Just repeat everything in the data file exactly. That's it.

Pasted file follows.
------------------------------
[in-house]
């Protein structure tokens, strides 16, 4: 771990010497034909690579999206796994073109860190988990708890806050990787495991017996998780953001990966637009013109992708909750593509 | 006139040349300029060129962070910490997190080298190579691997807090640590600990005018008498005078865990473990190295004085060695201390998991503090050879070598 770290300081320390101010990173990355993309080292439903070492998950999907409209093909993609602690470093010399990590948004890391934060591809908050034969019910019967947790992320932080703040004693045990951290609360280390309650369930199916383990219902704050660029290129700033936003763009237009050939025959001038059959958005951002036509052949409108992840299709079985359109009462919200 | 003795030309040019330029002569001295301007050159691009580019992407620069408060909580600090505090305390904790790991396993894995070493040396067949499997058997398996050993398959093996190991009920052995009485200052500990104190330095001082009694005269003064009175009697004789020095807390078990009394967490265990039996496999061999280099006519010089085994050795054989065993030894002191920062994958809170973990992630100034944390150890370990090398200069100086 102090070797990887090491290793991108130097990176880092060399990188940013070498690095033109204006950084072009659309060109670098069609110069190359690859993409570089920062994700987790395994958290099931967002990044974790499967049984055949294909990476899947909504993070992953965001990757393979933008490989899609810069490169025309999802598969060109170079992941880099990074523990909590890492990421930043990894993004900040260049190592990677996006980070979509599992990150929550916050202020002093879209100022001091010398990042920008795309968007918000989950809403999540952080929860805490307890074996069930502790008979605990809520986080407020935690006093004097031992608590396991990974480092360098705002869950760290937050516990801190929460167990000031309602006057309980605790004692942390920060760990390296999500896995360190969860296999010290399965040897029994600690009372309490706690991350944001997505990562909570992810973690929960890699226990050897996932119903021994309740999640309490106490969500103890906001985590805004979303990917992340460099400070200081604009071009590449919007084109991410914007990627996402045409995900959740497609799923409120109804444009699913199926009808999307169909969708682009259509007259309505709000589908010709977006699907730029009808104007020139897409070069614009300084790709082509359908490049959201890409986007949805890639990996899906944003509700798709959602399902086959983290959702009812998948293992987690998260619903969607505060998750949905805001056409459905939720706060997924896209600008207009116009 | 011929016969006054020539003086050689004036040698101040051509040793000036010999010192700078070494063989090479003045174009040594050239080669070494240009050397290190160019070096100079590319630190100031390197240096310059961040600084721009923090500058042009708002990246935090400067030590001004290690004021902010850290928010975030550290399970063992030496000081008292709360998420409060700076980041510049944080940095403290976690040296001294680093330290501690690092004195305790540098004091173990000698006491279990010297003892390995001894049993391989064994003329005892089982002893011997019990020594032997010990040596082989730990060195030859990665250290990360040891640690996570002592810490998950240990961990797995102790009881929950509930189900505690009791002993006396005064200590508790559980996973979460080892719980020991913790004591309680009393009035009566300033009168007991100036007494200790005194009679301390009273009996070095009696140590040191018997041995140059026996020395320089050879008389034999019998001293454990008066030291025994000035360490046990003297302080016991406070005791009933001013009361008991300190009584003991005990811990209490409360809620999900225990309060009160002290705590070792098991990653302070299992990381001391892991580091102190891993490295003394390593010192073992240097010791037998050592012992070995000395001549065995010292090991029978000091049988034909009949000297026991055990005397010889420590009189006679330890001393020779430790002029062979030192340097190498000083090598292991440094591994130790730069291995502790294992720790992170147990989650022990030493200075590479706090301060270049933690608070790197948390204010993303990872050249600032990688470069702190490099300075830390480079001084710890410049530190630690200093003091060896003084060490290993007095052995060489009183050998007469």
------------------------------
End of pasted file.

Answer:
[in-house]
């Protein structure tokens, strides 16, 4: 771990010497034909690579999206796994073109860190988990708890806050990787495991017996998780953001990966637009013109992708909750593509 | 006139040349300029060129962070910490997190080298190579691997807090640590600990005018008498005078865990473990190295004085060695201390998991503090050879070598 770290300081320390101010990173990355993309080292439903070492998950999907409209093909993609602690470093010399990590948004890391934060591809908050034969019910019967947790992320932080703040004693045990951290609360280390309650369930199916383990219902704050660029290129700033936003763009237009050939025959001038059959958005951002036509052949409108992840299709079985359109009462919200 | 003795030309040019330029002569001295301007050159691009580019992407620069408060909580600090505090305390904790790991396993894995070493040396067949499997058997398996050993398959093996190991009920052995009485200052500990104190330095001082009694005269003064009175009697004789020095807390078990009394967490265990039996496999061999280099006519010089085994050795054989065993030894002191920062994958809170973990992630100034944390150890370990090398200069100086 102090070797990887090491290793991108130097990176880092060399990188940013070498690095033109204006950084072009659309060109670098069609110069190359690859993409570089920062994700987790395994958290099931967002990044974790499967049984055949294909990476899947909504993070992953965001990757393979933008490989899609810069490169025309999802598969060109170079992941880099990074523990909590890492990421930043990894993004900040260049190592990677996006980070979509599992990150929550916050202020002093879209100022001091010398990042920008795309968007918000989950809403999540952080929860805490307890074996069930502790008979605990809520986080407020935690006093004097031992608590396991990974480092360098705002869950760290937050516990801190929460167990000031309602006057309980605790004692942390920060760990390296999500896995360190969860296999010290399965040897029994600690009372309490706690991350944001997505990562909570992810973690929960890699226990050897996932119903021994309740999640309490106490969500103890906001985590805004979303990917992340460099400070200081604009071009590449919007084109991410914007990627996402045409995900959740497609799923409120109804444009699913199926009808999307169909969708682009259509007259309505709000589908010709977006699907730029009808104007020139897409070069614009300084790709082509359908490049959201890409986007949805890639990996899906944003509700798709959602399902086959983290959702009812998948293992987690998260619903969607505060998750949905805001056409459905939720706060997924896209600008207009116009 | 011929016969006054020539003086050689004036040698101040051509040793000036010999010192700078070494063989090479003045174009040594050239080669070494240009050397290190160019070096100079590319630190100031390197240096310059961040600084721009923090500058042009708002990246935090400067030590001004290690004021902010850290928010975030550290399970063992030496000081008292709360998420409060700076980041510049944080940095403290976690040296001294680093330290501690690092004195305790540098004091173990000698006491279990010297003892390995001894049993391989064994003329005892089982002893011997019990020594032997010990040596082989730990060195030859990665250290990360040891640690996570002592810490998950240990961990797995102790009881929950509930189900505690009791002993006396005064200590508790559980996973979460080892719980020991913790004591309680009393009035009566300033009168007991100036007494200790005194009679301390009273009996070095009696140590040191018997041995140059026996020395320089050879008389034999019998001293454990008066030291025994000035360490046990003297302080016991406070005791009933001013009361008991300190009584003991005990811990209490409360809620999900225990309060009160002290705590070792098991990653302070299992990381001391892991580091102190891993490295003394390593010192073992240097010791037998050592012992070995000395001549065995010292090991029978000091049988034909009949000297026991055990005397010889420590009189006679330890001393020779430790002029062979030192340097190498000083090598292991440094591994130790730069291995502790294992720790992170147990989650022990030493200075590479706090301060270049933690608070790197948390204010993303990872050249600032990688470069702190490099300075830390480079001084710890410049530190630690200093003091060896003084060490290993007095052995060489009183050998007469």